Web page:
grant, which made possible the great-
ness of Cornell University.


The Institutions established by the
State in Central New York, are of the
classes, educational, charitable and cor-
rective, which evidence the cosmopolitan
character and diversity of interests, to
which the old domain of the Iroquois
has attained. They were foundeJl on lib-
eral lines, and date from 1816, when the
building of Auburn Prison was com-
menced. It was completed in 1819, at a
cost of $300,000, exclusive of the labor
of convicts. The last located about the
lakes, was through act of June 26th,
1880, which was the initial event in the
establishment of the Agricultural Ex-
periment Station at Geneva.

Cornell University which overlooks
Cayuga Lake at Ithaca, was chartered
April 27th, 1865, through the enterprise
of Ezra Cornell, but is more a monu-
ment of public than private liberality.
In 1862, Congress passed an act grant-


ing to the States which should pro-
vide schools for the promotion of Agri-
culture and the mechanic arts, thirty-
thousand acres of public lands for each
senator and representative. This fund
was evidently intended to aid many es-
tabhshments of New York, but the entire
proceeds of the State's share, amount-
ing to nine hundred and ninety thousand
acres, became of benefit to the Univer-
sity, upon compliance with the conditions
of the legislative enactment of incor-

The State Hospital for the Insane,
located on the eastern shore of Seneca
Lake at the site of the old New York
State agricultural college and farm,
ranks as the leading institution of its
kind. It had its inception in an act
passed April 8th, 1865, authorizing the
establishment of the Willard Asylum for
the Insane. An act to establish and
maintain an institution for the relief of
indigent and disabled soldiers and sailors
of the State of New York, was passed
June 3rd, 1872. Bath was chosen as the
place of location of the Home; the build-


ings were commenced in 1878, and
opened for the reception of inmates on
Christmas day, 1879.

The New York State Reformatory
at Elmira, commands from its wall-
environed heights, a beautiful view of
the valley-ways up which the troops of
the Military Expedition marched in pur-
suit of the Iroquois. To the northward
extends the vale down which the defeated
warriors trailed, and to the southward,
almost within the shadow of the build-
ings, rest the dead from the ranks of the
Confederate prisoners, confined along
the Chemung during the Civil War. The
site was selected in pursuance of an act
authorizing the appointment of commis-
sioners to locate a State Penitentiary or
Industrial Reformatory, passed April
29th, 1869.


The Religion of the Iroquois taught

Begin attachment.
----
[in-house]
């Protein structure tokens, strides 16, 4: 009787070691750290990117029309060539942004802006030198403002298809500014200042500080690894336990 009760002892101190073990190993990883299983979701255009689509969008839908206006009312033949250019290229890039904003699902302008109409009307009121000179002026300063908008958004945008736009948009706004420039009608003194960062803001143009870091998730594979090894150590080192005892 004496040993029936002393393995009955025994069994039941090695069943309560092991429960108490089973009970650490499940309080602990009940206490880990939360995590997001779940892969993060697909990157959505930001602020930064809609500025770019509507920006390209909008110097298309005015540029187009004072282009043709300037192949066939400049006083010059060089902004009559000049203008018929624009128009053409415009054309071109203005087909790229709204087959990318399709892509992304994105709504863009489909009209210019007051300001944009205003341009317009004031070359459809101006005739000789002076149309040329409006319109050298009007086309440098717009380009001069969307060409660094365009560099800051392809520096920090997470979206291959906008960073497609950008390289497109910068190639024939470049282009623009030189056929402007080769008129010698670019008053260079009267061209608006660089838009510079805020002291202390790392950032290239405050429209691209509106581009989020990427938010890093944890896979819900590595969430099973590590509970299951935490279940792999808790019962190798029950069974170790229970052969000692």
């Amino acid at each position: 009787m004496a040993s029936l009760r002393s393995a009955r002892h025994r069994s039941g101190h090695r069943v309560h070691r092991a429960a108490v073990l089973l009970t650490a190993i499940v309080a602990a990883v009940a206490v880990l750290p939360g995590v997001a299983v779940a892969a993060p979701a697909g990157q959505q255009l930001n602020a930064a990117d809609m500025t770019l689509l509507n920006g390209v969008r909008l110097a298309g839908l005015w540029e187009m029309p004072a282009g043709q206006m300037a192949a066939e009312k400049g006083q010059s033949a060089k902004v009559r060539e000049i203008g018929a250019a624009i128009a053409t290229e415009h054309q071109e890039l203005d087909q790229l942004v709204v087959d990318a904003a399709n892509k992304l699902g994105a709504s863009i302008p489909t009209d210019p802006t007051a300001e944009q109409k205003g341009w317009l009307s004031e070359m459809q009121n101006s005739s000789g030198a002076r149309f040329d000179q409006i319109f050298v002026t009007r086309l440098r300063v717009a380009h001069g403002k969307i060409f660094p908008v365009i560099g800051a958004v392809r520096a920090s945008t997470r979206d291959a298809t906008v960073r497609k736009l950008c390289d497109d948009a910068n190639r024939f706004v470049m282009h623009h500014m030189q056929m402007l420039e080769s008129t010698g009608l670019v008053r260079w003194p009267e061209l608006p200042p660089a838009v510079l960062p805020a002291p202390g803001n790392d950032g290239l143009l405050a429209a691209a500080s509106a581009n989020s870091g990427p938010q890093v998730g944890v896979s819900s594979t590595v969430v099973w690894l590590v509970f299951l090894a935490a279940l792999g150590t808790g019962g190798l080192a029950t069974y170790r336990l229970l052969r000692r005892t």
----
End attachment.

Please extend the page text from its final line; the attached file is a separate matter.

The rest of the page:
the return of thanks for all bounties re-
ceived from the Great Spirit, who in
their worship was addressed by particu-
lar speakers, followed by feasting, and


closing with dancing and other recrea-
tions. While prayer was offered, the
dust of tobacco sprinkled on live coals
of fire, arose as incense with the sup-
plications. Their great religious festivals
were held semi-annually, when the con-
vocations were general, and the cele-
brations of thanksgiving continued from
three to six days. With them, "The
groves were God's first temples,'' and
the budding leaf, the sprouting plant,
the ripening grain had deepest signifi-
cance of immortality.

The Jesuits at an early day founded
missions in the villages of the Five Na-
tions, having attained so extended a
knowledge of the territory of the lakes
as to map its main features in 1664, but
the constant aggressions and unceasing
wars of the whites, rendered of little avail
the efforts of the missionaries to incul-
cate the doctrines of peace. Father Isaac
Jogues, in 1642, was the pioneer priest
in the Onondaga country, but he and
many of the sixty as devoted souls, who
in the succeeding hundred years labored
to uphold the cross in the wilderness,


met death at the hands of the Iroquois,
who denominated members of the clergy
as "black coats," when they came to re-
gard them with distrust as agents of a
rapacious race.

The preachers of the Protestant de-
nominations in later years too often but
prepared the way for the machinations of
the speculators, who were known as.
''gamblers" among the despoiled deni-
zens of the forest. In 1765, the Rev.
Samuel Kirkland came on a mission to
the Indians at Kanadaseaga, and was
revered by them for his good works, yet
as commissioner of the State of Massa-
chusetts, he conducted the treaty of 1788,
which was the beginning of the end of
the land-titles of the Six Nations. It was
not long after this event, that all the
sects of civilization had representative
congregations in the settlements, endeav-
oring to promote the welfare of commu-
nity, and the societies then organized are